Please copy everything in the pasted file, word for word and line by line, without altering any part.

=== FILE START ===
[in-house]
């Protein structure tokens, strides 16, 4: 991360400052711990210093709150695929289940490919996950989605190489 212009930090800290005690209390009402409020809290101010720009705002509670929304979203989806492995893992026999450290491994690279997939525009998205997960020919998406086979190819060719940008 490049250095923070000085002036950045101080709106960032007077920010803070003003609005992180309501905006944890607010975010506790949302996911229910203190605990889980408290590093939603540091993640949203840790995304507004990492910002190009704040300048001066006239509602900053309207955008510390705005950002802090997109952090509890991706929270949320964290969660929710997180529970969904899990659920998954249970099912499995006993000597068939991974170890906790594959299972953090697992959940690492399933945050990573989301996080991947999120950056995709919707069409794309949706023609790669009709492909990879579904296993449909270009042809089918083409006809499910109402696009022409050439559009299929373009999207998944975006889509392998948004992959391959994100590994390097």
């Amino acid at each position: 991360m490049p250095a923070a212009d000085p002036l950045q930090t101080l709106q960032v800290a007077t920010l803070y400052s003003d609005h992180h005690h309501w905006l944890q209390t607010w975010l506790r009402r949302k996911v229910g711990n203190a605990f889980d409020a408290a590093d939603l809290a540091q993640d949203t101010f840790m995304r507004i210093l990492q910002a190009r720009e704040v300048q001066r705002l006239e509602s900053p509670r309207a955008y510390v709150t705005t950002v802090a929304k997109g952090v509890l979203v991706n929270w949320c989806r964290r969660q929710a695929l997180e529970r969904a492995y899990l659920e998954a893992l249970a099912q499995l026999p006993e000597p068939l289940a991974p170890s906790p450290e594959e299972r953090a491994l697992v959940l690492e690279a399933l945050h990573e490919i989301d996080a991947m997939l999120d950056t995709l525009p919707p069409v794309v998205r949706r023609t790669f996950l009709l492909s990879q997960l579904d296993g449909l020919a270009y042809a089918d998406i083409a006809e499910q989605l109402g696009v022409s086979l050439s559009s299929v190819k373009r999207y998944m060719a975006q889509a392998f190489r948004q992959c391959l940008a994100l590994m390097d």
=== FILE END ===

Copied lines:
[in-house]
């Protein structure tokens, strides 16, 4: 991360400052711990210093709150695929289940490919996950989605190489 212009930090800290005690209390009402409020809290101010720009705002509670929304979203989806492995893992026999450290491994690279997939525009998205997960020919998406086979190819060719940008 490049250095923070000085002036950045101080709106960032007077920010803070003003609005992180309501905006944890607010975010506790949302996911229910203190605990889980408290590093939603540091993640949203840790995304507004990492910002190009704040300048001066006239509602900053309207955008510390705005950002802090997109952090509890991706929270949320964290969660929710997180529970969904899990659920998954249970099912499995006993000597068939991974170890906790594959299972953090697992959940690492399933945050990573989301996080991947999120950056995709919707069409794309949706023609790669009709492909990879579904296993449909270009042809089918083409006809499910109402696009022409050439559009299929373009999207998944975006889509392998948004992959391959994100590994390097």
């Amino acid at each position: 991360m490049p250095a923070a212009d000085p002036l950045q930090t101080l709106q960032v800290a007077t920010l803070y400052s003003d609005h992180h005690h309501w905006l944890q209390t607010w975010l506790r009402r949302k996911v229910g711990n203190a605990f889980d409020a408290a590093d939603l809290a540091q993640d949203t101010f840790m995304r507004i210093l990492q910002a190009r720009e704040v300048q001066r705002l006239e509602s900053p509670r309207a955008y510390v709150t705005t950002v802090a929304k997109g952090v509890l979203v991706n929270w949320c989806r964290r969660q929710a695929l997180e529970r969904a492995y899990l659920e998954a893992l249970a099912q499995l026999p006993e000597p068939l289940a991974p170890s906790p450290e594959e299972r953090a491994l697992v959940l690492e690279a399933l945050h990573e490919i989301d996080a991947m997939l999120d950056t995709l525009p919707p069409v794309v998205r949706r023609t790669f996950l009709l492909s990879q997960l579904d296993g449909l020919a270009y042809a089918d998406i083409a006809e499910q989605l109402g696009v022409s086979l050439s559009s299929v190819k373009r999207y998944m060719a975006q889509a392998f190489r948004q992959c391959l940008a994100l590994m390097d």